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License To Steal

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People are finally beginning to understand how our elected officials are benefiting from a system of “legalized graft” in the form of campaign contributions.  Voters have seen so many politicians breach their campaign promises while providing new meaning to the expression “follow the money”, that there now seems to be a resigned acceptance that political payoffs are an uncomfortable fact of life.  Worse yet, most people aren’t aware of another loophole in the law allowing Congress-cretins to make real money.

On January 26, 2009, Congressman Brian Baird introduced H.R.682, the “Stop Trading on Congressional Knowledge Act” (STOCK Act).  The bill was intended to resolve the situation concerning one of the more sleazy “perks” of serving in Congress.  As it presently stands, the law prohibiting “insider trading” (e.g. acting on confidential corporate information when making a transaction involving that company’s publicly-traded stock) does not apply to members of Congress.  Remember how Martha Stewart went to prison?  Well, if she had been representing Connecticut in Congress, she might have been able to interpose the defense that she was inspired to sell her ImClone stock based on information she acquired in the exercise of her official duties.  In that scenario, Ms. Stewart’s sale of the ImClone stock would have been entirely legal.  That’s because the laws which apply to you and I do not apply to those in Congress.  Needless to say, within six months of its introduction, H.R.682 was referred to the Subcommittee on the Constitution, Civil Rights, and Civil Liberties where it died of neglect.  Since that time, there have been no further efforts to propose similar legislation.

Here is a summary of the most important provisions of the “Stop Trading on Congressional Knowledge Act”:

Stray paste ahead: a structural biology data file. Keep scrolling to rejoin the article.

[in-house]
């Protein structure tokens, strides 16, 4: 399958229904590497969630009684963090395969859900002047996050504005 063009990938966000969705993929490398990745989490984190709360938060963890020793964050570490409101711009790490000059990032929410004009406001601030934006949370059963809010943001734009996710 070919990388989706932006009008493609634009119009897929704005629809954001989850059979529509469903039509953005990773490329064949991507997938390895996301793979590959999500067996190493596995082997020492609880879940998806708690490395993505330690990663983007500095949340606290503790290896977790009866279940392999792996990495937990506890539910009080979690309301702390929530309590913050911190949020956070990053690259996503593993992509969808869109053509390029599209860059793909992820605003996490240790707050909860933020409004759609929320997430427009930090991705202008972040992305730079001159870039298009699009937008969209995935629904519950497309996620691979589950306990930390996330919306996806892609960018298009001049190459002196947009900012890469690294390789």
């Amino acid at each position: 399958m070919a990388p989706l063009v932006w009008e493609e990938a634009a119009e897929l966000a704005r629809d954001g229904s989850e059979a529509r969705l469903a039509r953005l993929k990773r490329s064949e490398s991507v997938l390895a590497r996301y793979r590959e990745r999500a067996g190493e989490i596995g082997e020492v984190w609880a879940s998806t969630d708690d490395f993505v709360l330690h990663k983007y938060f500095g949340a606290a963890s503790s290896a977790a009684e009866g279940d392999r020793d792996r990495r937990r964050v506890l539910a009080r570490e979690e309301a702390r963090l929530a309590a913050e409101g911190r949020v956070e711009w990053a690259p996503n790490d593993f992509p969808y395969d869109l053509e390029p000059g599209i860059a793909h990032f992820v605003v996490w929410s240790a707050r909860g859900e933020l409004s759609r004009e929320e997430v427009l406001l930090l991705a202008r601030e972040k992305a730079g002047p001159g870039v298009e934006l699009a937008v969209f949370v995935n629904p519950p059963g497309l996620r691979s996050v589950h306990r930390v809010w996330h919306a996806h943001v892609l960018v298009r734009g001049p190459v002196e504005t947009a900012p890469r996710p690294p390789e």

Amends the Securities Exchange Act of 1934 and the Commodities Exchange Act to direct both the Securities and Exchange Commission (SEC) and the Commodity Futures Trading Commission (CFTC) to prohibit purchase or sale of either securities or commodities for future delivery by a person in possession of material nonpublic information regarding pending or prospective legislative action if the information was obtained:  (1) knowingly from a Member or employee of Congress; (2) by reason of being a Member or employee of Congress; and (3) other federal employees.

Amends the Code of Official Conduct of the Rules of the House of Representatives to prohibit designated House personnel from disclosing material nonpublic information relating to any pending or prospective legislative action relating to either securities of a publicly-traded company or a commodity if such personnel has reason to believe that the information will be used to buy or sell the securities or commodity based on such information.

Back in September of 2009, a report by American Public Media’s Steve Henn discussed the investment transactions made by some Senators in September of 2008, after having been informed by former Treasury Secretary Hank Paulson and Federal Reserve Chairman Ben Bernanke, that our financial system was on the verge of a meltdown.  After quoting then GOP House Minority Leader John Boehner’s public acknowledgement that:

We clearly have an unprecedented crisis in our financial system.    .   .   .

On behalf of the American people our job is to put our partisan differences aside and to work together to help solve this crisis.

Mr. Henn proceeded to explain how swift Senatorial action resulted in a bipartisan exercise of greed: